Onions + Garlic

Onions and garlic cause destruction of the body's red blood cells, causing anaemia, which can be life-threatening in severe cases.

One of the big differences between onion and garlic poisoning is the fact that the effect builds up over time. This means that while eating a lot in one sitting can cause issues, small amounts eaten over a number of weeks can be just as dangerous.


Last but not least, never give your pet alcohol. This is obvious but can be a hidden danger in a rum-soaked fruit cake and is also one of the serious poisonings caused by eating bread dough, where the yeast forms alcohol in the stomach. Alcohol causes a drop in blood sugar, low blood pressure, and hypothermia, all leading to death.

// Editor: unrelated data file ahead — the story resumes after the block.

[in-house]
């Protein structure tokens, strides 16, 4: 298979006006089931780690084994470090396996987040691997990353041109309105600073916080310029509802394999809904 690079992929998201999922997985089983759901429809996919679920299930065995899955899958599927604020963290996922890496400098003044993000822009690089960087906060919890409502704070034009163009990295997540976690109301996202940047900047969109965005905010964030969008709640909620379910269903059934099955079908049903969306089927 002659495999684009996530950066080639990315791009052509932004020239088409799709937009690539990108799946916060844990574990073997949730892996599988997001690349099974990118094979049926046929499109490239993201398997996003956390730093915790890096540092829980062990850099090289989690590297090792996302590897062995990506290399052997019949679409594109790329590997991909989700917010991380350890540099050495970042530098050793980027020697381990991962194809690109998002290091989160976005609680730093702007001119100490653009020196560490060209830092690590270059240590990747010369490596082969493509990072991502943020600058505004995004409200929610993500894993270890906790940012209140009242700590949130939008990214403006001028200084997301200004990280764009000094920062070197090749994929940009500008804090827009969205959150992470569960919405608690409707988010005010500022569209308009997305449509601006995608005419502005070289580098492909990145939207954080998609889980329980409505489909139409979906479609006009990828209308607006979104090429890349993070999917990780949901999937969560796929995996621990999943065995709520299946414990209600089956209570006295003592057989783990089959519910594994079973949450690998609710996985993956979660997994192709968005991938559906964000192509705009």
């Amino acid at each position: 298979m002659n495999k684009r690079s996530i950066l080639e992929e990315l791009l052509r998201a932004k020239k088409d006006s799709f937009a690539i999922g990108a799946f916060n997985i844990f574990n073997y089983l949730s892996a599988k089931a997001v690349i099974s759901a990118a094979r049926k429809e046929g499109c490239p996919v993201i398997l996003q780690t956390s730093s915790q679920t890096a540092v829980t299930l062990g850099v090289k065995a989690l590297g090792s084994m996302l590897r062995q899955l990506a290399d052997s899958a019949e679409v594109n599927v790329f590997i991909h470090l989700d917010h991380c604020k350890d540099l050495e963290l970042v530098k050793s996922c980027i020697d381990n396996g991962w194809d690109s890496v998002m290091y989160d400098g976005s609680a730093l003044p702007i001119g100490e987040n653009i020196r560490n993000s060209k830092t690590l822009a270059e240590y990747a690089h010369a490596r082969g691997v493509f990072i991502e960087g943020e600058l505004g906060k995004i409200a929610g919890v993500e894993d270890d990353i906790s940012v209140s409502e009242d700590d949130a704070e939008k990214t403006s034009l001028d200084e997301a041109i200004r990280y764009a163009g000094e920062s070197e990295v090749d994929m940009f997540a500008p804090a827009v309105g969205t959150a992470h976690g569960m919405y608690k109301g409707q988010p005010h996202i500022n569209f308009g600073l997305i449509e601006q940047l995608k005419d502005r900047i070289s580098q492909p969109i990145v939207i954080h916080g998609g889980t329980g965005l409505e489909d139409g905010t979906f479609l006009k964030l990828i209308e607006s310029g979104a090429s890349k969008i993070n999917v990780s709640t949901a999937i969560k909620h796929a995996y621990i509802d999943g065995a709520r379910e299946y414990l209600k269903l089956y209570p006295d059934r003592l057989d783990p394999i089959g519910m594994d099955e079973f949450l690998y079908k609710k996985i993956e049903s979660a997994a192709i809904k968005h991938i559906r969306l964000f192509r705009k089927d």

New Year’s Training Goals

Setting Up for Success: Post-Christmas is a great time to set new training goals. Reflect on any behavioural challenges and plan for a year of fun, effective training.

Please share with us if there is anything else you think people should be aware of on our Facebook page.


Celebrating Christmas with your dog can be a heartwarming and joyous experience. By planning activities and taking necessary precautions, you can ensure a festive season that's enjoyable and safe for every member of your family, including your cherished canine. Remember, the holidays are about creating lasting memories and shared moments of happiness. Merry Christmas from all of us at Lead and Listen!